Do you have the same freedom to choose the subject of your stories?
Yeah, I have complete control over everything I say. I am grateful because I do have a great executive producer that worked with Peter Jennings for 15 years, Michael Clementi at ABC, and he will e-mail me stories and say, hey, check this out, is this interesting to you? And if it is, I'll incorporate it and if it isn't, I won't. It's great. …
If the job of a reporter or anchor on the evening news at ABC came your way, would that be something you'd be interested in?
I had a conversation about an anchor position -- it wasn't at ABC. I just decided, ultimately, even though it would give me a lot more exposure, that it wasn't part of my long-term goals to be a traditional journalist. And I just don't think it would be fair for me to be sitting in that anchor chair because there are so many people out there that really pursue journalism in a traditional way that have gone to school that really know the ropes and are committed to unbiased reporting. I'm not saying, clearly not every reporter/anchor out there is committed to that, but there are so many people that are, that it would be unfair for me to be doing that. So, the answer is that no, I wouldn't want to do it.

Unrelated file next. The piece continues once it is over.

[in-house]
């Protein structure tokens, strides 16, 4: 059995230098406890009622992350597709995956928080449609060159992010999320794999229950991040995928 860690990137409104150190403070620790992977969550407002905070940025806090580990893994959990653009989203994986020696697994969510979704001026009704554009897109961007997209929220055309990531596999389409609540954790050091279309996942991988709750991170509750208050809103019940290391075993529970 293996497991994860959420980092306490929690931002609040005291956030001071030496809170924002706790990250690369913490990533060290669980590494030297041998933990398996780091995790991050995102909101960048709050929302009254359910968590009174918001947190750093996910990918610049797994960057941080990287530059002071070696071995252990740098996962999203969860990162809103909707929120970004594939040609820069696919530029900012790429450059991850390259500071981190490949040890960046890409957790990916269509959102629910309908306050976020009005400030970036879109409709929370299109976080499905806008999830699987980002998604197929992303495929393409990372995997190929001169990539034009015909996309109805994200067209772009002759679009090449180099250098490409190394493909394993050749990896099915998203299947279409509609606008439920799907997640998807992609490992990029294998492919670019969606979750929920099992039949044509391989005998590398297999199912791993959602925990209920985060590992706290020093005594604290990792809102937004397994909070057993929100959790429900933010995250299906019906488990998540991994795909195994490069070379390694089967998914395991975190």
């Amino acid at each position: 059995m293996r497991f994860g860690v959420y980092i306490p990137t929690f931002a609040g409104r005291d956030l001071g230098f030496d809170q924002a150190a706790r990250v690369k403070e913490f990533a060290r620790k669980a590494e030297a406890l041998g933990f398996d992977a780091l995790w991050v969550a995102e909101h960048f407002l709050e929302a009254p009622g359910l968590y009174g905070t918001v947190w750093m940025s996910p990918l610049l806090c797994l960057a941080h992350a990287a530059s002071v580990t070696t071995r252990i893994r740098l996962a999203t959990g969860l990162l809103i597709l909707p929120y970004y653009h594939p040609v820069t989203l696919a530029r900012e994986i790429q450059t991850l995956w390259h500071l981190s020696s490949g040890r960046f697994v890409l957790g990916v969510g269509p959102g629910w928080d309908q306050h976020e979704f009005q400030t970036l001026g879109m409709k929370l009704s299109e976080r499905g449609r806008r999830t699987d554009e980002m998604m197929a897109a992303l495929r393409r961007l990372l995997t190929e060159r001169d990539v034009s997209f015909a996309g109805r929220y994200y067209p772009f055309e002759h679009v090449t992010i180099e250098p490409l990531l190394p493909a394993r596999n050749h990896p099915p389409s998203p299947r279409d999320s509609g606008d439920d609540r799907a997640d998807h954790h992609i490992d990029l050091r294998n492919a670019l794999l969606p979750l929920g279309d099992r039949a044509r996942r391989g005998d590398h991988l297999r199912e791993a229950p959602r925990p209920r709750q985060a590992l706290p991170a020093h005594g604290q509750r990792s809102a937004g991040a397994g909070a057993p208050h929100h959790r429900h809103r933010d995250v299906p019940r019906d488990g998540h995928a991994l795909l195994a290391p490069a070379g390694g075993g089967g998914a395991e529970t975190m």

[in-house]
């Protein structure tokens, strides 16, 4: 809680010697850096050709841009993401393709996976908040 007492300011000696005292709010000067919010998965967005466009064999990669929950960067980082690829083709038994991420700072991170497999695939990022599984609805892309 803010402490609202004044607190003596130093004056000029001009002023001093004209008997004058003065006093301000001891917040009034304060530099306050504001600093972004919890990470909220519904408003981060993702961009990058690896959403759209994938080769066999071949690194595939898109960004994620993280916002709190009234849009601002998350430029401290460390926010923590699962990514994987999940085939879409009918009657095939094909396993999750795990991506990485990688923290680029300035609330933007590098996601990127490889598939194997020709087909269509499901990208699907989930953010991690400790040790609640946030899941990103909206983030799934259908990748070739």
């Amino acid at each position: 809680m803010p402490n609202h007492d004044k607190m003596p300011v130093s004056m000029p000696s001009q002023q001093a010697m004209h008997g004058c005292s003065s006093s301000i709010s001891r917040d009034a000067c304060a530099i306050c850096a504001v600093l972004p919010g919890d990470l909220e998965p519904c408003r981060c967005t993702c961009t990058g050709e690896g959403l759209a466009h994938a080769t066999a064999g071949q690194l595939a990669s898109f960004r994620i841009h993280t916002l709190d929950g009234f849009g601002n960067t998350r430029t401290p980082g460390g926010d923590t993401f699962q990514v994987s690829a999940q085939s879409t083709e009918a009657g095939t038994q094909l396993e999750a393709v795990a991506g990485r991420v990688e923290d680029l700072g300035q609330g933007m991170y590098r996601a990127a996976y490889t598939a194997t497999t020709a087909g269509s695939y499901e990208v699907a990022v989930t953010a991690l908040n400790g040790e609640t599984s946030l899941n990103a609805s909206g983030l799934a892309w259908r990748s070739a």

Is it fair to say that, if you had to use the word journalism in your description you would say, untraditional journalist or unconventional journalist?
Yeah, what would I use? I don't like the word citizen journalism because it has some weird implications. Yeah, I would say a blogger, but yeah, untraditional journalist could work. …
Can you tell me about your HBO show?
I'm kind of not allowed to talk much about it, but I can just say it's a comedy and that it will be cross platform. I just found, last month I found a producer I love and that I'm working with and we have a meeting with HBO on March 5 and it's a slow but steady process.
If you could see yourself 10 or 15 years from now what would be your goal? Where would you like to be at that point?
Hopefully I will either have just have just finished a successful TV/Internet hybrid or I will be in the middle of it. Ideally, what I really want to do -- and a lot of video bloggers are hoping to crack this … -- how do we create programming for television and for the Internet that is original and that works with both mediums? I think that that's kind of the thing to crack right now and I'm really hoping to be the one to crack it.
And when you say programming, do you mean more non-fiction news-style programming?
No, I mean entertainment programming. That's one of my main goals and my other goal, the goal that I think is, will hopefully be fulfilled through the ABC outlet is just bringing Internet culture to a wider audience. Because I feel like there's a real disconnect between the Internet culture, video blogging, blogging, and mainstream culture. I love the Internet and I consider myself to be a fairly mainstream type of person, so if I can bring that to more people, that's, that's what I want to do.
A broader demographic of people?
As in, the type of audience that would go to ABCNEWS.com.